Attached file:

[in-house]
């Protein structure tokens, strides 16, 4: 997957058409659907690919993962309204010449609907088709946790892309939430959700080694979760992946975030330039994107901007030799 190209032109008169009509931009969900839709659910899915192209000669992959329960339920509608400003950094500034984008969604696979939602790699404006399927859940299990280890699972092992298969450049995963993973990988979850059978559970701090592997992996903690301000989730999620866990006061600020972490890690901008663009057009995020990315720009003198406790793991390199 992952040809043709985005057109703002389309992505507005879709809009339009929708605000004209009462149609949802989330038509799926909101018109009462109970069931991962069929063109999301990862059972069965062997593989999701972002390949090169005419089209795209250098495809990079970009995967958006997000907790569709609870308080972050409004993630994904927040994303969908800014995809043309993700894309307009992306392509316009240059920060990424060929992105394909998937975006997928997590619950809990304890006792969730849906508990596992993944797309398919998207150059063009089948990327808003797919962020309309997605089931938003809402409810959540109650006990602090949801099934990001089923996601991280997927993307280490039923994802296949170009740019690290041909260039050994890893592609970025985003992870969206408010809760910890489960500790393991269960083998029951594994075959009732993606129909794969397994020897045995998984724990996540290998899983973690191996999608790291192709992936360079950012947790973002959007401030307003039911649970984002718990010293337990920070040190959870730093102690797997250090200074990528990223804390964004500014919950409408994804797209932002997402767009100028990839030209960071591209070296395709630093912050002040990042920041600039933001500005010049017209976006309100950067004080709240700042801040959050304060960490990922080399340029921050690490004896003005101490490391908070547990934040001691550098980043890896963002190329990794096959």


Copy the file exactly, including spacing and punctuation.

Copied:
[in-house]
């Protein structure tokens, strides 16, 4: 997957058409659907690919993962309204010449609907088709946790892309939430959700080694979760992946975030330039994107901007030799 190209032109008169009509931009969900839709659910899915192209000669992959329960339920509608400003950094500034984008969604696979939602790699404006399927859940299990280890699972092992298969450049995963993973990988979850059978559970701090592997992996903690301000989730999620866990006061600020972490890690901008663009057009995020990315720009003198406790793991390199 992952040809043709985005057109703002389309992505507005879709809009339009929708605000004209009462149609949802989330038509799926909101018109009462109970069931991962069929063109999301990862059972069965062997593989999701972002390949090169005419089209795209250098495809990079970009995967958006997000907790569709609870308080972050409004993630994904927040994303969908800014995809043309993700894309307009992306392509316009240059920060990424060929992105394909998937975006997928997590619950809990304890006792969730849906508990596992993944797309398919998207150059063009089948990327808003797919962020309309997605089931938003809402409810959540109650006990602090949801099934990001089923996601991280997927993307280490039923994802296949170009740019690290041909260039050994890893592609970025985003992870969206408010809760910890489960500790393991269960083998029951594994075959009732993606129909794969397994020897045995998984724990996540290998899983973690191996999608790291192709992936360079950012947790973002959007401030307003039911649970984002718990010293337990920070040190959870730093102690797997250090200074990528990223804390964004500014919950409408994804797209932002997402767009100028990839030209960071591209070296395709630093912050002040990042920041600039933001500005010049017209976006309100950067004080709240700042801040959050304060960490990922080399340029921050690490004896003005101490490391908070547990934040001691550098980043890896963002190329990794096959």